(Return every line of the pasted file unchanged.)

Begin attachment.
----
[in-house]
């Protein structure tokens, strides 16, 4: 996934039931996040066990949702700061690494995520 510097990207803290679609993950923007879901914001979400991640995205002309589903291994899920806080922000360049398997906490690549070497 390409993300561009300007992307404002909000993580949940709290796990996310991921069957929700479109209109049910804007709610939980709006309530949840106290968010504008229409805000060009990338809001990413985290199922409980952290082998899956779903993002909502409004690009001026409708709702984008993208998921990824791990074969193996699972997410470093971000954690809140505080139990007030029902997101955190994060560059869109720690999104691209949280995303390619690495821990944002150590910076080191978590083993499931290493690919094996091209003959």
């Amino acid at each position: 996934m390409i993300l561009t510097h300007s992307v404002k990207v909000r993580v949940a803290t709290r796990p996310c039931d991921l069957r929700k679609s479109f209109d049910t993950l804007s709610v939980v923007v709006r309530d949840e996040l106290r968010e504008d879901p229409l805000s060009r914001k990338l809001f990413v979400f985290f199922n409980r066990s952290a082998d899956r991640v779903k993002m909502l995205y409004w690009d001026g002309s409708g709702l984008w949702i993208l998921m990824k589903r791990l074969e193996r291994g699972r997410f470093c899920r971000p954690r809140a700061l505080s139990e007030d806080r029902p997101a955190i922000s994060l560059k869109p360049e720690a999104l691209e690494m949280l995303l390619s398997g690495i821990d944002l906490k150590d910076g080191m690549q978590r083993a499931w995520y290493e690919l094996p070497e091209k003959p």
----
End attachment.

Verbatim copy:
[in-house]
């Protein structure tokens, strides 16, 4: 996934039931996040066990949702700061690494995520 510097990207803290679609993950923007879901914001979400991640995205002309589903291994899920806080922000360049398997906490690549070497 390409993300561009300007992307404002909000993580949940709290796990996310991921069957929700479109209109049910804007709610939980709006309530949840106290968010504008229409805000060009990338809001990413985290199922409980952290082998899956779903993002909502409004690009001026409708709702984008993208998921990824791990074969193996699972997410470093971000954690809140505080139990007030029902997101955190994060560059869109720690999104691209949280995303390619690495821990944002150590910076080191978590083993499931290493690919094996091209003959």
């Amino acid at each position: 996934m390409i993300l561009t510097h300007s992307v404002k990207v909000r993580v949940a803290t709290r796990p996310c039931d991921l069957r929700k679609s479109f209109d049910t993950l804007s709610v939980v923007v709006r309530d949840e996040l106290r968010e504008d879901p229409l805000s060009r914001k990338l809001f990413v979400f985290f199922n409980r066990s952290a082998d899956r991640v779903k993002m909502l995205y409004w690009d001026g002309s409708g709702l984008w949702i993208l998921m990824k589903r791990l074969e193996r291994g699972r997410f470093c899920r971000p954690r809140a700061l505080s139990e007030d806080r029902p997101a955190i922000s994060l560059k869109p360049e720690a999104l691209e690494m949280l995303l390619s398997g690495i821990d944002l906490k150590d910076g080191m690549q978590r083993a499931w995520y290493e690919l094996p070497e091209k003959p």